Blood was pouring out of Georgie’s belly, like he was a split-open pig.  And now his guts were spilling out, too, and splattering onto the wooden planking of the wharf.  Steam rose from the entrails, and the air smelled of raw meat and loosed bowels.

Georgie’s scream gasped to a sudden stop as he collapsed to his knees, his eyes wide, his mouth gaping.  Then he fell onto his flabby face, dead.

The man in the coat turned, but he wasn’t a man anymore.  He was some kind of beast with a hairy face and hands, and fangs in his mouth, and claws dripping with blood.  He was a wolf!

Mick froze, just as Alex had done, though a few paces further back.

The wolf-man growled and leapt.

Before Alex could even move, the werewolf fell upon him.

With a single snap of his gleaming white fangs, the beast ripped Alex’s throat out.  Alex toppled to the ground, clutching futilely at his neck, spraying a red rainbow into the night air.  He tried to cry out, but only a bloody gurgle escaped his throat.  His body twitched wildly as he went down, but he quickly became still.

Pete screamed, which saved Mick, at least for a moment.  The werewolf wheeled, looking away from its next obvious victim (Mick standing paralyzed, so nearby), and focused on the source of the sound.

Pete turned and tried to run, but he must have still been woozy from his fall.  His legs seemed to get caught among themselves, and he stumbled.

With two great leaps, the werewolf closed the distance between them and pounced on the dazed mugger.

Pete kept screaming.

Mick turned and ran back the way he’d come.  As he went, a horrible ripping sound assaulted his ears.  He glanced back just enough to see the monster tearing Pete’s head off.

That stopped the screaming.

The werewolf howled in triumph.

Mick’s feet pounded across the rotting boards of the wharf, his blood thundering in his ears.

What in the hell was going on?  This was impossible!

Mick didn’t believe in God or Jesus or any of the saints, but he began praying to every one of them as he ran.

He promised to give up mugging people, to give up whoring, even to give up drinking.  He swore that he’d find an honest job, that he’d join the Church of England and sing in the choir—become a deacon, if he had to—whatever it took to save his soul… and save his hide!

The pad of swift feet, coming up behind him, echoed to his cauliflower ears.

Mick whirled, switchblade at the ready.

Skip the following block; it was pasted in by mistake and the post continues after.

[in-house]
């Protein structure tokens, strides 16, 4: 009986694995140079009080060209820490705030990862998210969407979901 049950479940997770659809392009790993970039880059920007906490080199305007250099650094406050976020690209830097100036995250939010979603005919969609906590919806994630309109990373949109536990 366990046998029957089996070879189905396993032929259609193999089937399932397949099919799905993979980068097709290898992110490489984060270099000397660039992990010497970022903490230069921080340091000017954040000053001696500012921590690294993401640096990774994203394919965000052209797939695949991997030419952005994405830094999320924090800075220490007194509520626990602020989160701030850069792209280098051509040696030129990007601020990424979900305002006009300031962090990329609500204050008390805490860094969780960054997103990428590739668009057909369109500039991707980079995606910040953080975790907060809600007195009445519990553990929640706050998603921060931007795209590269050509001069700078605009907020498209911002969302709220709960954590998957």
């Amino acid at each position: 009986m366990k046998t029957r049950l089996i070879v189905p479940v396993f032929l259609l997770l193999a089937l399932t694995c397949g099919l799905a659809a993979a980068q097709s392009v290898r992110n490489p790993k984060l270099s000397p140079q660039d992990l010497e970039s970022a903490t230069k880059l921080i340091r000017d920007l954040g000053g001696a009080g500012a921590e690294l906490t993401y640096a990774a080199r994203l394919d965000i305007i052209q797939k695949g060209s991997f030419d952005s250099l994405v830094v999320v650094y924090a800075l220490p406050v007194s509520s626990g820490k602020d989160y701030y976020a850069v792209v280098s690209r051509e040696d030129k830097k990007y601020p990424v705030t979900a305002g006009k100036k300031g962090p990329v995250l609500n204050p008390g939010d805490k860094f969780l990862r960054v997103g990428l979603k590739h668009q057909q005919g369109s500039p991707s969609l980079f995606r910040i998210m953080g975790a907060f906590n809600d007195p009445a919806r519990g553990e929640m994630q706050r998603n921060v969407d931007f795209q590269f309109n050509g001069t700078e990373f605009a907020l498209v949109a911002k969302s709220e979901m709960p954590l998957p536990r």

“You want this?” he cried.  “Come and get it, ya bast—”

Then the werewolf fell upon him.  The heat of its body slamming into the mugger burned Mick like the fires of hell.

He cursed and stabbed the beast in the gut, frantically thrusting his slender switchblade into the furry torso again and again and again.

The werewolf took no notice and tore him to pieces.

Paul Longmire

Paul Longmire awoke covered in blood, not for the first time.  Not nearly.

Where was he?  For a moment, he had no idea.

It was still dark, but the moon had obviously set—the damnable moon!

He was lying on his back on a wharf, the gentle sounds of waves lapping around the pylons whispering in his ears, and the acrid stench of blood and gore assaulting his nostrils.

Paul sat up and looked around, but he saw no sign of anyone, either living or dead.  Except, of course, for his blood-drenched clothing.  That told him that someone else had been here.  Had been.

“Not again,” he whispered, clutching his hands to his head.  “Please, God… Not again!”

But it had happened.  He’d lost track of time once more.  The moon had woven its siren spell around him and tempted him out into the night, when he should have been safely chained and locked away from all of humanity.

The wolf had killed someone—he had killed someone—again!

More than one person, if the amount of blood drenching Paul’s clothing was any indication.

There were no bodies lying nearby, but that didn’t in any way delude Paul about what he’d done while a werewolf.

But who had he killed?  And where?  And how?

He staggered to his feet and took a deep breath, leaning against a warehouse wall to steady himself.

He had to get back to his room above the dockside bar.  He had to—!

Then the memories of the wolf, what he could decipher of them, hit him.  And with them came the relentless tide of grief and remorse.